Eliza erzählt von den Hochs und Tiefs eines ESK`s
When you come to a new place, first days you are in awe because everything is new and so interesting. Scientists in cultural shock call this phase ‘a Honeymoon’ and it’s really like that, right? But then you are starting to get that some of these things are hard for you to understand. For me, it was supermarkets that closing at 6-7 pm and don’t work on Sundays at all. Back in Ukraine, I was living in Kyiv and some of grocery shops were open 24/7. So, yes, it was indeed a bit shocking. And also, like why would anybody do their laundry in the basement, ha? It honestly doesn’t make any sense to me. But that’s okay. Everybody will just accept it anyway, it’s always like that. Every country has its own habits and rules. At first, we find it inconvenient and even strange but then we just have to get over it.
The other thing that frustrates me a lot is language. So, if you are reading this and thinking to do a volunteer service then I really advise you to learn the language of the country you would like to go. It will be really good to have A2 level or more. But if you are already do, then it will make your stay in new country a bit easier. Yes, you can do a lot with English but if you know local language it’s much better. It’s not obligatory, of course, it’s up to you.
Some people are also afraid of loneliness and homesickness. Well, I totally understand this but I think it depends on what kind of person you are. If you lived on your own for quite some time, then It won’t be a big case for you. And if you didn’t, then it’s chance for you to get to know yourself and to see how it will go. If you feel like missing home then try to do things that you usually did home or bring item. Personally, I don’t have anything that reminds me of home, but I try to buy something small that makes me happy somehow. It also works.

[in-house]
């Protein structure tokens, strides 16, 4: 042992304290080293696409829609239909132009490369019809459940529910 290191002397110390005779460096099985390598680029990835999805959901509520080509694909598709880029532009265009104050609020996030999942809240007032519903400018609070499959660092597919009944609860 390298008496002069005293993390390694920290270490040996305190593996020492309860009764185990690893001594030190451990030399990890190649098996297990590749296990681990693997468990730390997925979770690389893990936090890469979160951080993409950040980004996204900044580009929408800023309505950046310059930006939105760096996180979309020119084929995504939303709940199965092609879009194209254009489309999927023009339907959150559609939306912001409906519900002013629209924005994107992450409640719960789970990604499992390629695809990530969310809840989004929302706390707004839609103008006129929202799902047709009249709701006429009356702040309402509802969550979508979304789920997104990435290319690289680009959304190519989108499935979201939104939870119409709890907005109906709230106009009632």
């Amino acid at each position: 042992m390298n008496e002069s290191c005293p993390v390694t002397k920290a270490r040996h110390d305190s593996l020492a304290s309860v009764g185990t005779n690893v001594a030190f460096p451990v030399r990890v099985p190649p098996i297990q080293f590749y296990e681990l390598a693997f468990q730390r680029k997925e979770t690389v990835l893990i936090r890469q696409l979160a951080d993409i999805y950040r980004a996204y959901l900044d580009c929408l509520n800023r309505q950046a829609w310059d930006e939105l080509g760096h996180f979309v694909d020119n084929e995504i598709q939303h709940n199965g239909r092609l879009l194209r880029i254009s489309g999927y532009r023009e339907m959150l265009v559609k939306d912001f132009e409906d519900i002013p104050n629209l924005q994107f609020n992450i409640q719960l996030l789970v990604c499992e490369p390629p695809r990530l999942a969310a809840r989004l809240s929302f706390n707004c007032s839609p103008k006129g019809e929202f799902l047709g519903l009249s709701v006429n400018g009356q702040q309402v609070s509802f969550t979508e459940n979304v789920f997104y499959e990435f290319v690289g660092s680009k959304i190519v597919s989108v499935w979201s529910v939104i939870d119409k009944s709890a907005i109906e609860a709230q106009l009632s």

Don’t forget that you can make friends in a new country! You will meet other volunteers and it’s a perfect occasion to make international friends! Sounds good, doesn’t it? I can’t tell that I’ve already made a lot of friends but, I prefer to think that it’s all ahead of me.
For example, during lockdown volunteers had a few online-meetings where you can just have a chat with people from different countries. It’s fun and relaxing at the same time. Thanks to one of this meeting now I know that Greece is also orthodox country. I’ve actually never thought of religion in Greece, but for some reason it was a surprise to me. It’s just an example of how you can explore things even during such hard times.
So, don’t be afraid and explore the world!
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